Have you ever found your self at forgiveness, from an unexpected angle? How do you stop yourself being furious, hurt or betrayed at someone?

Peculiar Treasures: Stories For Our Selves and Stories of Ourselves


133HAnytime can be story time as far as my kids are concerned, but is there at time limit on when you should stop enjoying the books written for the kids or young adults? And are we limiting our children’s childhood (and stories of their own) when we limit their freedom and don’t leave them alone?

There’s a reason why children with trauma (those who have been truly left alone) don’t “get over it?”

Parents too.

Gangly-limbed teens may trick or treat at your door this week, perhaps it’s best if we remember its hard work growing up.

Have a quick bite of a story that will soothe and shock you in sixty quick seconds. Or settle into one of our favorites from one of our own, Angela’s book is being reprinted. Traveling and wanting to “do like the Romans do?”  (but in the  US ) you can now find the local flavor with ease.

On a more personal note, more information about some of our own stories from the history of our faith and people is now on the church website. (Please, keep these coming.) But don’t miss this fascinating find about much, much earlier faith stories.

This publication on the church site is also the source for one of our two (!) first draft poems this week. From Melissa Y.:

one thing (among many)
that religion has to offer
is a daily walk
with the possibility
of being wrong
about almost everything

of wondering
how dark that glass
really is

of finding that
for all my knowing,
it’s the unknowing
that feels most valuable,
this doubt not of God,
but of myself,
in a way that smiles
at my teaspoon grasp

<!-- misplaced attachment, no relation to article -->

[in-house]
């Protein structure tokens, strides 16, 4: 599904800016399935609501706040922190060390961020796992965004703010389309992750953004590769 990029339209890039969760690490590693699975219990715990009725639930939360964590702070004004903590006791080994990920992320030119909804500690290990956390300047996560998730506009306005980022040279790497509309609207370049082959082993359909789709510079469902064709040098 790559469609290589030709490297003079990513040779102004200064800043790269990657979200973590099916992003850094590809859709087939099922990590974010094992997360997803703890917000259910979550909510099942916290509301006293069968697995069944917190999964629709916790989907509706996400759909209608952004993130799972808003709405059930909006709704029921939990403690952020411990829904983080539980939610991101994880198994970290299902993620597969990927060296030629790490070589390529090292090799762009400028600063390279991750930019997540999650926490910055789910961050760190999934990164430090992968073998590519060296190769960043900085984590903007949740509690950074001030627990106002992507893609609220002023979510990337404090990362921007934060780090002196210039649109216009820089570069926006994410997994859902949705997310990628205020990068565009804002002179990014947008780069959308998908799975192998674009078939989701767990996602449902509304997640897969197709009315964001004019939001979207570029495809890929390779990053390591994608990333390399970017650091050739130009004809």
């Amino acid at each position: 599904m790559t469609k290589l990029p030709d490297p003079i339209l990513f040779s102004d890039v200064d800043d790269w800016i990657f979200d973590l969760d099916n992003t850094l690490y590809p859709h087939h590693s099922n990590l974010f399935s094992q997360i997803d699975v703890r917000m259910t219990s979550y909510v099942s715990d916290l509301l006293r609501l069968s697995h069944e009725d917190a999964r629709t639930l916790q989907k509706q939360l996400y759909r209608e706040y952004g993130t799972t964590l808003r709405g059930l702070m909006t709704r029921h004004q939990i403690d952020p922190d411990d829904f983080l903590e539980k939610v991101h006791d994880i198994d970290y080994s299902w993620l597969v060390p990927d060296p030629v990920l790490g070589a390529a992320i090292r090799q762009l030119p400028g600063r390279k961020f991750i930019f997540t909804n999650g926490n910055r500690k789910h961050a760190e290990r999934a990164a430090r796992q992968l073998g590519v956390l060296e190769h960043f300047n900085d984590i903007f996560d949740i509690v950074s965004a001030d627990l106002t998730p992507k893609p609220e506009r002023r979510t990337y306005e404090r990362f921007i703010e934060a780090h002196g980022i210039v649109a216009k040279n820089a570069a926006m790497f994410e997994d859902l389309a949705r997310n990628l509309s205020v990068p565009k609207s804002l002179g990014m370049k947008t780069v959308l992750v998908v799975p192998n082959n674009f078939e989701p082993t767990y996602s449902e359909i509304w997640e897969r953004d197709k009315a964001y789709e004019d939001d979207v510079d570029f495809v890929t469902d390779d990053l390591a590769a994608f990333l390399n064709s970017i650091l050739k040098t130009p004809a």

of mystery

of learning to accept
mistakenness as a grace,
and those awkward,
stumbling steps
as dance

Our second poem comes from Jessie who crafted hers after reading a piece that spoke to her own experience when her spouse came out and moved on.

After years of tight confinement,
In the dark,
You emerge:
A beautiful, rainbow butterfly
Free to wave your true colors in the wind.
And I? I am left behind, forgotten
The empty husk, a forlorn chrysalis dangling from a branch.



Sabbath Revival: Elephant Tears

Indulge me today as I republish one of my first pieces I wrote here. Moving once again has refreshed so many of the feelings from this post I wrote three years ago.

I don’t cry a lot. I exercise my tear ducts often enough to make sure they still work, but I have hardly been called a water-works, cry baby or someone with leaky eyes. Yet, I am not at all like my husband, who I have never seen cry. In our ten year history I have seen his eyes well up twice. Once was telling me he wanted to marry me and the other was pulling out a nose hair. He saves his tears for very special occasions. I’m confident salted tears haven’t rolled his cheeks since 1992. My reservoirs spill over much more than that.

I can’t use the excuse that crying makes us human. Crying could also mark me as an elephant. These pachyderms, along with a few other animals, also produce tears from sorrow or stress. Elephants are highly emotive creatures, and show their emotions more readily than most people. They don’t bottle it up or wonder if it is socially acceptable, the way I try to schedule many of my tears. Continue reading

The Long View

My children and I starting a new path in 2011. Photo by Katie Stirling

My children and I starting a new path in 2011. Photo by Katie Stirling


Last year I took a full-time job at the university where I completed my undergraduate and graduate degrees. After several years away, being back where I spent so much time in my past has been both a wonderful and strange experience. The campus is a palimpsest, with layers of time and memory revealing themselves as I walk through buildings and down tree-shaded paths. There are the benches in the fine arts building where I took naps after art history class my freshman year; the school supplies area in the bookstore where I spent my hard-earned money on fancy gel pens to liven up my note taking; the building where I received my patriarchal blessing in a small campus office. Some of the places where I lived, worked, and studied have been completely erased—torn down to make way for new construction that still disorients me after being back on campus for a year. Eighteen years ago I was one of the new freshmen I now see walking around feeling simultaneously excited and scared (although I didn’t have a cell phone glued to my ear at the time). Continue reading